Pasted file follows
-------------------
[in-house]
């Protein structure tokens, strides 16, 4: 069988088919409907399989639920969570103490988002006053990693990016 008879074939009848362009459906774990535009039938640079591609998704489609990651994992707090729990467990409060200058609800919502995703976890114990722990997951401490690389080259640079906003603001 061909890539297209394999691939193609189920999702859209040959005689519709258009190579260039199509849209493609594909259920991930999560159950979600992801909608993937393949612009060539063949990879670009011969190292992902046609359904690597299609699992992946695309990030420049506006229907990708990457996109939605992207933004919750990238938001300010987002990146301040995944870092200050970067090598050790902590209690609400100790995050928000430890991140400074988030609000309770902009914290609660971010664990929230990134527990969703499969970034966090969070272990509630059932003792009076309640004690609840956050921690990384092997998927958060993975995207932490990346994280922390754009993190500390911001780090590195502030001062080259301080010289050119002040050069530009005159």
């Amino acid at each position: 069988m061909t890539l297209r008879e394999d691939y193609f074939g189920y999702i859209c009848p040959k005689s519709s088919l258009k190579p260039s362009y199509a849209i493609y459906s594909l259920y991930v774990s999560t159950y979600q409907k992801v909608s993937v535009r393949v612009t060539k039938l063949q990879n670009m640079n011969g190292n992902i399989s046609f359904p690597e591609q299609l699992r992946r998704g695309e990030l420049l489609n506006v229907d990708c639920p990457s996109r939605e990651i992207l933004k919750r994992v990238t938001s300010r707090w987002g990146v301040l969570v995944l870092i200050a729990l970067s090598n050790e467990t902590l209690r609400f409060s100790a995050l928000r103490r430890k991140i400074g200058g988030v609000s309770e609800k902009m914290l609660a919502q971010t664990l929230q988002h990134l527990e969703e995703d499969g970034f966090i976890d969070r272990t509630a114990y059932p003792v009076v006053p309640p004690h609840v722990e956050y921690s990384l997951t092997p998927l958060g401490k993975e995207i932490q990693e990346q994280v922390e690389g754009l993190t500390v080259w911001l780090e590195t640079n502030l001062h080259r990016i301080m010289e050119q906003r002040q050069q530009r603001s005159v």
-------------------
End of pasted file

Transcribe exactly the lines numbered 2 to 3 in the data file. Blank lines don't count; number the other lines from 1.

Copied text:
């Protein structure tokens, strides 16, 4: 069988088919409907399989639920969570103490988002006053990693990016 008879074939009848362009459906774990535009039938640079591609998704489609990651994992707090729990467990409060200058609800919502995703976890114990722990997951401490690389080259640079906003603001 061909890539297209394999691939193609189920999702859209040959005689519709258009190579260039199509849209493609594909259920991930999560159950979600992801909608993937393949612009060539063949990879670009011969190292992902046609359904690597299609699992992946695309990030420049506006229907990708990457996109939605992207933004919750990238938001300010987002990146301040995944870092200050970067090598050790902590209690609400100790995050928000430890991140400074988030609000309770902009914290609660971010664990929230990134527990969703499969970034966090969070272990509630059932003792009076309640004690609840956050921690990384092997998927958060993975995207932490990346994280922390754009993190500390911001780090590195502030001062080259301080010289050119002040050069530009005159």
């Amino acid at each position: 069988m061909t890539l297209r008879e394999d691939y193609f074939g189920y999702i859209c009848p040959k005689s519709s088919l258009k190579p260039s362009y199509a849209i493609y459906s594909l259920y991930v774990s999560t159950y979600q409907k992801v909608s993937v535009r393949v612009t060539k039938l063949q990879n670009m640079n011969g190292n992902i399989s046609f359904p690597e591609q299609l699992r992946r998704g695309e990030l420049l489609n506006v229907d990708c639920p990457s996109r939605e990651i992207l933004k919750r994992v990238t938001s300010r707090w987002g990146v301040l969570v995944l870092i200050a729990l970067s090598n050790e467990t902590l209690r609400f409060s100790a995050l928000r103490r430890k991140i400074g200058g988030v609000s309770e609800k902009m914290l609660a919502q971010t664990l929230q988002h990134l527990e969703e995703d499969g970034f966090i976890d969070r272990t509630a114990y059932p003792v009076v006053p309640p004690h609840v722990e956050y921690s990384l997951t092997p998927l958060g401490k993975e995207i932490q990693e990346q994280v922390e690389g754009l993190t500390v080259w911001l780090e590195t640079n502030l001062h080259r990016i301080m010289e050119q906003r002040q050069q530009r603001s005159v």